In finely chiseled bronze and gilded with Ormoulu mat gold or amati gilded burnished gold, diamond-shaped support formed by a bundle of lictor with an applied decoration of palmettes and a lion's mouth issuing three trumpet-form candle arms with a knight's helm, Feuchère delivered in 1820, 4 identical Wall Lights for the Garde Meuble: a pair was deposited at the hotel of the Ministry of the King's house, another at the Tuileries Palace in 1823. This model combining decorative elements inspired by the antique and other purely medieval characterizes nascent eclecticism in the decorative arts in France under the first Restoration.
Literature: “Les bronzes du mobilier national”, Marie-France Dupuy-Bayet, Faton 2010, cat 145 p. 265 and another pair is shown in "Vergoldete Bronzen" by H. Ottomeyer and P. Proschel. Munich: 1986 Vol II p. 668 fig. 2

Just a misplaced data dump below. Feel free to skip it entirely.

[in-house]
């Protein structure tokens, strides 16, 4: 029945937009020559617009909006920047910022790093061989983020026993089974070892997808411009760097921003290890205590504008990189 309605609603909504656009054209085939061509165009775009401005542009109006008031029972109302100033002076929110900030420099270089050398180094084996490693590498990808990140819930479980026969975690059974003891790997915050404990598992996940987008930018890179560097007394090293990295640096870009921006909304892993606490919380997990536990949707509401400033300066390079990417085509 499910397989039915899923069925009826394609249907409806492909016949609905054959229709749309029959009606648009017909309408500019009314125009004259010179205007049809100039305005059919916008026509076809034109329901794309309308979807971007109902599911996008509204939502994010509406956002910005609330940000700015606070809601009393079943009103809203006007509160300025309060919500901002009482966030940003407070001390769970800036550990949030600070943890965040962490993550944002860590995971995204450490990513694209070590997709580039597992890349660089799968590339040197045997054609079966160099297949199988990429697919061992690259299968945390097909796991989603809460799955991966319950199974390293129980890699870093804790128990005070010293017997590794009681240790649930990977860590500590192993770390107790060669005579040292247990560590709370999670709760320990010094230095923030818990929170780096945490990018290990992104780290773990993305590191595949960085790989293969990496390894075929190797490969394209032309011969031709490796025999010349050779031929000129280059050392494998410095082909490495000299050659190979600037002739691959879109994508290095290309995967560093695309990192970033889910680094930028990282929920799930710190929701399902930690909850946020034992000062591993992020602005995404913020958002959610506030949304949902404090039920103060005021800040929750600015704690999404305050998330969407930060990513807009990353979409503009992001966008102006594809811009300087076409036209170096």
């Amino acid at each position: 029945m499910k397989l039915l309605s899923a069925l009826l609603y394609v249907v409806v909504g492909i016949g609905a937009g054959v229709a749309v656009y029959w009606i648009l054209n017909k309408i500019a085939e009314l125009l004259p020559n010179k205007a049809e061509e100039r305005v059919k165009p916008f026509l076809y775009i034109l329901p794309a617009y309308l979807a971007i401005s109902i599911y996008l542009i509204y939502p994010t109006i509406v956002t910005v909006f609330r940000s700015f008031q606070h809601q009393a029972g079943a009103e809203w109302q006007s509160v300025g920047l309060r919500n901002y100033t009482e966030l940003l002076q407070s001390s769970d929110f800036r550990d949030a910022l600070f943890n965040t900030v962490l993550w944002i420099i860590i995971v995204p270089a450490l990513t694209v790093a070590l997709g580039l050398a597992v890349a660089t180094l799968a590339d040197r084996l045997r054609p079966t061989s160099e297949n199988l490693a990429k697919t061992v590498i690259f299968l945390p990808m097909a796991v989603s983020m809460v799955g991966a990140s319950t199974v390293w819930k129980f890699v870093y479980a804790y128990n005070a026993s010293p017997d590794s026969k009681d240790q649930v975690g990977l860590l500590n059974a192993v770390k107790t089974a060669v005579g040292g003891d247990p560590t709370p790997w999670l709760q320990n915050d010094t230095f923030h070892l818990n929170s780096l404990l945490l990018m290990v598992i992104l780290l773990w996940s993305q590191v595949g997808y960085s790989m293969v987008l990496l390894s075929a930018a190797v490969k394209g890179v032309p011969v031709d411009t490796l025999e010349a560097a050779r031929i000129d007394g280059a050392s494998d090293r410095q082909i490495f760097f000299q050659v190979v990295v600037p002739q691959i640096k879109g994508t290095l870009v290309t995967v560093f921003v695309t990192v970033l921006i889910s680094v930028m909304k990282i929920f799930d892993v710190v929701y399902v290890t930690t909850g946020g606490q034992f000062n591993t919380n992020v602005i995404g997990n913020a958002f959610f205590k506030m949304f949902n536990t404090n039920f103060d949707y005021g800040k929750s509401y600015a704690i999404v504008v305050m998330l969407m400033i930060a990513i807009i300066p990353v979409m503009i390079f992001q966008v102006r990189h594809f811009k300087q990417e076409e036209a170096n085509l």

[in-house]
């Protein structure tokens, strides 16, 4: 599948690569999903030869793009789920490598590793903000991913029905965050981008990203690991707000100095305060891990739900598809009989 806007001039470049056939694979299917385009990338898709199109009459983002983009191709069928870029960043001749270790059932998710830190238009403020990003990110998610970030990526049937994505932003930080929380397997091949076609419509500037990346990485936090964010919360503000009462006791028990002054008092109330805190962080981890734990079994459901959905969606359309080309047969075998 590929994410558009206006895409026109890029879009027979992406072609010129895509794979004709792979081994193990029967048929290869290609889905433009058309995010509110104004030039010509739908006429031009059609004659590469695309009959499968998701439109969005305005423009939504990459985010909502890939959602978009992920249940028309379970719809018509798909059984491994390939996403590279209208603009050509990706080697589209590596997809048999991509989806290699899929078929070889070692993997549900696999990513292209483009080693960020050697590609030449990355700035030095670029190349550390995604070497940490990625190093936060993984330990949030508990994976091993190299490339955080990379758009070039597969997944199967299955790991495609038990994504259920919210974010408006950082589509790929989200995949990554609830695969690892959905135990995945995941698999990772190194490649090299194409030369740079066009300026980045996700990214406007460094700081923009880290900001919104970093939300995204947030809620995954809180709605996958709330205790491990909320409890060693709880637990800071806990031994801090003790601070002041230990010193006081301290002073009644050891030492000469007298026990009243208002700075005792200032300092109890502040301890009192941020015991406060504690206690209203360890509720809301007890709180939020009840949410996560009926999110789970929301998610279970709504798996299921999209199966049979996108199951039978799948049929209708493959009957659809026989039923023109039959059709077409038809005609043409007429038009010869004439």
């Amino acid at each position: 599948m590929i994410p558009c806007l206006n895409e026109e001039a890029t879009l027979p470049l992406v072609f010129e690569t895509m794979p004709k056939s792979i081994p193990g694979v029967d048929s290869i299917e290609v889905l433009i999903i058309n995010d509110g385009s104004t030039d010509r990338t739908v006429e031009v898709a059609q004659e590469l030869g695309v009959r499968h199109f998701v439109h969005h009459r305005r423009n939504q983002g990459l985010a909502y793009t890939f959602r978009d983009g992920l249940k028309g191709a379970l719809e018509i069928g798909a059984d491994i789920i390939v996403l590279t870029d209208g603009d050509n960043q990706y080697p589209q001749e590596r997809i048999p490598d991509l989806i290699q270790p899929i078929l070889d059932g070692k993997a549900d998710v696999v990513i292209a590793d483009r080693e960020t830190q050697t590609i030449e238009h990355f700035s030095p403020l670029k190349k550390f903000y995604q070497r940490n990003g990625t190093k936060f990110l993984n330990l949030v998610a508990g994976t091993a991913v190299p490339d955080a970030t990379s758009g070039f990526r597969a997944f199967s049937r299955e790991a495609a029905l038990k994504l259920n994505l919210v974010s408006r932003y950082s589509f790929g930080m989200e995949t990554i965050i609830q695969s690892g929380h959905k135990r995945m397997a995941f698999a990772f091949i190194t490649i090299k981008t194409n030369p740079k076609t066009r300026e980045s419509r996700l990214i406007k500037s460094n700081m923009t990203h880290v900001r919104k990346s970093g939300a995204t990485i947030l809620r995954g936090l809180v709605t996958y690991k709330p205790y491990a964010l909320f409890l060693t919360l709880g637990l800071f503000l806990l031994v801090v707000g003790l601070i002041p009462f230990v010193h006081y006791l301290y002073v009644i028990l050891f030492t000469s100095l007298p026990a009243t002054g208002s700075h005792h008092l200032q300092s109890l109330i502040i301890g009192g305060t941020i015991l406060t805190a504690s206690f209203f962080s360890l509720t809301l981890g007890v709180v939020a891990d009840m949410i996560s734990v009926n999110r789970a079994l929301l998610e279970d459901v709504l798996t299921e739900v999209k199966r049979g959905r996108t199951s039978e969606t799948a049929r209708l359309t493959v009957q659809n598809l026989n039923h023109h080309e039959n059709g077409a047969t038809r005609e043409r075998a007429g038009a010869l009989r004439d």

Pierre-François and Lucien-François Feuchère
This workshop, founded by the bronzier-gilder Pierre-François Feuchère (1737-1823) and active since the reign of Louis XVI, became in the first two decades of the 19th century the main competitor of that of his Parisian colleagues Pierre-Philippe Thomire, Claude Galle and André-Antoine Ravrio. His son Lucien-François (active 1780-1828), master chaser, assisted his father in the development of the workshop under the Empire by creating original pieces commissioned by a wealthy French and international clientele, in particular by certain great German aristocrats and Austrian.
2 500 €
4 800 €